There were a lot of very good creative decisions made here. Maggie isn't plump or a little overweight. She's fat to the point where walking briskly is a physical challenge. It makes it so much easier to take the messages of this film seriously because Maggie is actually obese, not just "Hollywood fat". And while Maggie had an overweight father, her own weight isn't excused as genetic. Maggie's so heavy because she's a compulsive comfort eater who turns to secret stashes of food to smother her self-loathing, which is very cleverly represented by a glamorized fantasy image of Maggie's thin mother (Annie Potts) that viciously undermines her again and again. And when Maggie is voted queen and gets a bunch of positive attention, she's unprepared for it and handles it in a poor but quite human manner. I liked all these parts of Queen Sized.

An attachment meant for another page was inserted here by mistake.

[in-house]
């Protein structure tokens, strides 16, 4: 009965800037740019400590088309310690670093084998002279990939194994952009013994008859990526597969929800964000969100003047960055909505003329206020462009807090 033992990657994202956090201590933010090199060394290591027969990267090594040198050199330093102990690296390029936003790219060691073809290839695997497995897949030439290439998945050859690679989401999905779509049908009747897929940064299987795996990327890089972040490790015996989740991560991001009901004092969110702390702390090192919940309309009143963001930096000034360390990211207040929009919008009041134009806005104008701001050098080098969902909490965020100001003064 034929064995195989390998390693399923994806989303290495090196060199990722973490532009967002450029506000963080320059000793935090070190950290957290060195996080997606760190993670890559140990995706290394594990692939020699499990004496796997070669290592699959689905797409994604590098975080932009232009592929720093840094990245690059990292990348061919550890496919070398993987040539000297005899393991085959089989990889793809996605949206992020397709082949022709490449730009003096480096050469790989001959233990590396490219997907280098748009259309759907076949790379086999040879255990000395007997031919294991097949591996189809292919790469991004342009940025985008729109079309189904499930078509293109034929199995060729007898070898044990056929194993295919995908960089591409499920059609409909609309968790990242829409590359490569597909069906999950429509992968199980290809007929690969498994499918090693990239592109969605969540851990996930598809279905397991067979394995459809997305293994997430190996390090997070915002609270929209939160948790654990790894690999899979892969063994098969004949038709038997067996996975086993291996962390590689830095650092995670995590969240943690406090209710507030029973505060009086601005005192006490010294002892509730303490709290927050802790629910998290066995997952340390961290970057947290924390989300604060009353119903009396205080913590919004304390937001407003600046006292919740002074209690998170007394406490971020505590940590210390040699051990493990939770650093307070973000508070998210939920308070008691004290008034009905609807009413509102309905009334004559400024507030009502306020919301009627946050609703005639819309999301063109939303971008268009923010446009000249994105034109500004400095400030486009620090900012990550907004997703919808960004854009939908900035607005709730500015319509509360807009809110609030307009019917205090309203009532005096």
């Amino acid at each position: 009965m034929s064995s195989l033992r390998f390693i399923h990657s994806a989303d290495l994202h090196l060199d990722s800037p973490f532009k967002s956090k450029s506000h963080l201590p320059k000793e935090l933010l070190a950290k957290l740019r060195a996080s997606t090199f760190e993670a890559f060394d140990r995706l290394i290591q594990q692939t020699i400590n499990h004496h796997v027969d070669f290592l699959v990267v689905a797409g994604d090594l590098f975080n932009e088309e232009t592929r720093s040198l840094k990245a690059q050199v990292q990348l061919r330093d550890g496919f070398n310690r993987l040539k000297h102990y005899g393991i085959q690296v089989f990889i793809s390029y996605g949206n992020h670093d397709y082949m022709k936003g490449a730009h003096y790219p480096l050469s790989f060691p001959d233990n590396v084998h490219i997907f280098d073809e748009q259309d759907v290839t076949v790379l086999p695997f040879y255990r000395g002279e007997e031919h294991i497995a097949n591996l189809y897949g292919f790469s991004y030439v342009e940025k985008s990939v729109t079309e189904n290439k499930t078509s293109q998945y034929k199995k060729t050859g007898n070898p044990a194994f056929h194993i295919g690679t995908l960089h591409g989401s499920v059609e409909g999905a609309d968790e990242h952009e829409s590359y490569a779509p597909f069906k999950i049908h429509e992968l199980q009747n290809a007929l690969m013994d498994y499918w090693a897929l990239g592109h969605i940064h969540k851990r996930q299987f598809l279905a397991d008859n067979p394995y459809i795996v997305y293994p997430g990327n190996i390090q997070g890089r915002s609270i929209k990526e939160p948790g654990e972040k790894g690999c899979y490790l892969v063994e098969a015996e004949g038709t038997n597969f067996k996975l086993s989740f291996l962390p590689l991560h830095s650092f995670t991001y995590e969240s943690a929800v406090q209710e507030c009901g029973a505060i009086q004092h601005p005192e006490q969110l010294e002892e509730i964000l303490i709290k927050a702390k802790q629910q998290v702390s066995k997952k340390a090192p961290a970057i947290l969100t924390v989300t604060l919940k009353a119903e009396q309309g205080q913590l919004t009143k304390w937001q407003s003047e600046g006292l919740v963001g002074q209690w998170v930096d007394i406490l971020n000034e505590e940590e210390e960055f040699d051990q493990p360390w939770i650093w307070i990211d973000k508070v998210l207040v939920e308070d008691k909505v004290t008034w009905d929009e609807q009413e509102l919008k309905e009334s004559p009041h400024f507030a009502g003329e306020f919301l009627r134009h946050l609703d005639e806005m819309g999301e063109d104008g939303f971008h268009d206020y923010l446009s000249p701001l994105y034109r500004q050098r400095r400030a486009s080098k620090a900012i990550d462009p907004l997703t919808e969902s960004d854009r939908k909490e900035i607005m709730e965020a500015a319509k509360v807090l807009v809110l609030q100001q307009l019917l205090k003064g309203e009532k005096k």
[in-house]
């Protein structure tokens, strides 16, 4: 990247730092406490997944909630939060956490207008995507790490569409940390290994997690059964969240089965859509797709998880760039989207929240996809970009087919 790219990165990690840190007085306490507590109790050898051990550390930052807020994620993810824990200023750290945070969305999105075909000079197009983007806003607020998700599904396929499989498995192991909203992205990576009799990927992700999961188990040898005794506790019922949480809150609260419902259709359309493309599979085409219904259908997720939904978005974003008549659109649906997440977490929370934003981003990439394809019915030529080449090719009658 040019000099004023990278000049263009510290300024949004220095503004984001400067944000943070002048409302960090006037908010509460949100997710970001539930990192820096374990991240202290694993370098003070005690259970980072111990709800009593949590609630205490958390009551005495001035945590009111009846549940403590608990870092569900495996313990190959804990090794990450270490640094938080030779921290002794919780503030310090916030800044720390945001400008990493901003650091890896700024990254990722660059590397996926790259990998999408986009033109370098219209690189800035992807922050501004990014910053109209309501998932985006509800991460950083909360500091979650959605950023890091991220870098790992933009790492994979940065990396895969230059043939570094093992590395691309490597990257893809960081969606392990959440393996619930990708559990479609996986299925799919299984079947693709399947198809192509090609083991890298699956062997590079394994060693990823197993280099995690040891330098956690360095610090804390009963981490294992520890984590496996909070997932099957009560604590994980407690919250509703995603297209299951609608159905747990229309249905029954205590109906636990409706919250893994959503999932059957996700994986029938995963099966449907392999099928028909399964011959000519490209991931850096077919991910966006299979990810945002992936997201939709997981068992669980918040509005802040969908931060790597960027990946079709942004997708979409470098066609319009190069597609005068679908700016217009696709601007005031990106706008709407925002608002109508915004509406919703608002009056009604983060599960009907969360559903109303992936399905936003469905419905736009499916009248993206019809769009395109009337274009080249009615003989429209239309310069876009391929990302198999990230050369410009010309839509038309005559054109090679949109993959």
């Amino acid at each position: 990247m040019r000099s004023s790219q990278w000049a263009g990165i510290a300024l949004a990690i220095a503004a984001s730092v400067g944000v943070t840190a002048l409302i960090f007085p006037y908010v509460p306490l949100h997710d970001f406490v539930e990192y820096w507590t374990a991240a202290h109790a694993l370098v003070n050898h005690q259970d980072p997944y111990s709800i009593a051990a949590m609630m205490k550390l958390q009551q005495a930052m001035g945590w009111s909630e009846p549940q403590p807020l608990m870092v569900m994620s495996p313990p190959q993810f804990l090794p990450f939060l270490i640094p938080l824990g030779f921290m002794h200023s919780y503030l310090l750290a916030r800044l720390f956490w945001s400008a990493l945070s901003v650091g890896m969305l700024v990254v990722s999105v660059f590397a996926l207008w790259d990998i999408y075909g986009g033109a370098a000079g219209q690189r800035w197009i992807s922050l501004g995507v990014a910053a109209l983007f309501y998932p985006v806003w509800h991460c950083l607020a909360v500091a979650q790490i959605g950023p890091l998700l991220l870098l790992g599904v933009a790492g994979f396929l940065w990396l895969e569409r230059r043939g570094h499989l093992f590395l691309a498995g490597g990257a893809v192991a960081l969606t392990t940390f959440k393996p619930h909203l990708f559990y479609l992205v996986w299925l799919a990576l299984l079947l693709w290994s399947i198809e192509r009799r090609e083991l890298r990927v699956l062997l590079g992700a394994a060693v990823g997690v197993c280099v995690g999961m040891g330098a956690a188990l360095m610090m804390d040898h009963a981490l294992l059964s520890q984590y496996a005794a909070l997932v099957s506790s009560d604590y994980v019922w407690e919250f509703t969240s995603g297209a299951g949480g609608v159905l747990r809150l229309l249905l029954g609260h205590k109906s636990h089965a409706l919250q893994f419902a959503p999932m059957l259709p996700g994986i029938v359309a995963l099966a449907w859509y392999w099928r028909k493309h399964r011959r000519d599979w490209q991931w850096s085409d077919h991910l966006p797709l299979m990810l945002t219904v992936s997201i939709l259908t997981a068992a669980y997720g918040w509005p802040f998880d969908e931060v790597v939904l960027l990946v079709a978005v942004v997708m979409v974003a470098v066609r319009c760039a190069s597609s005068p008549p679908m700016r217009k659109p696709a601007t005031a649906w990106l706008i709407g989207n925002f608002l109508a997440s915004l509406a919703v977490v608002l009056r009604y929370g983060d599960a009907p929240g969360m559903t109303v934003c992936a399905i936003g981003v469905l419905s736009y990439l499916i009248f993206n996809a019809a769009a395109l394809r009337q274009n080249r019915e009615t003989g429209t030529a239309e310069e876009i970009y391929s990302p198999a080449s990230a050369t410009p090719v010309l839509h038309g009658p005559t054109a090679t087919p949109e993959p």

On the other hand, the tone and tenor of this whole production is on the level of a cheesy sitcom, just without the laugh track. The main supporting characters, the mom and Maggie's smart mouth best friend Casey (Lily Holleman), are tremendously inconsistent. They vacillate from supporting to enabling Maggie's weakness to representing the face of anti-fat prejudice without there ever being any rhythm or structure to the changes. And even though this is about the popular kids vs. the outcasts, the movie chickens out by making the popular girl in school a good person and relegating all the mean behavior to her hanger-on best friend, who's about as two-dimensionally malevolent as a scrap of Heinrich Himmler's personal stationary. And giving Maggie a hunky Latino guy friend who clearly would have been her boyfriend if she gave the slightest encouragement, then treating the character like an afterthought, was ill considered at best. I did not like those parts of Queen Sized.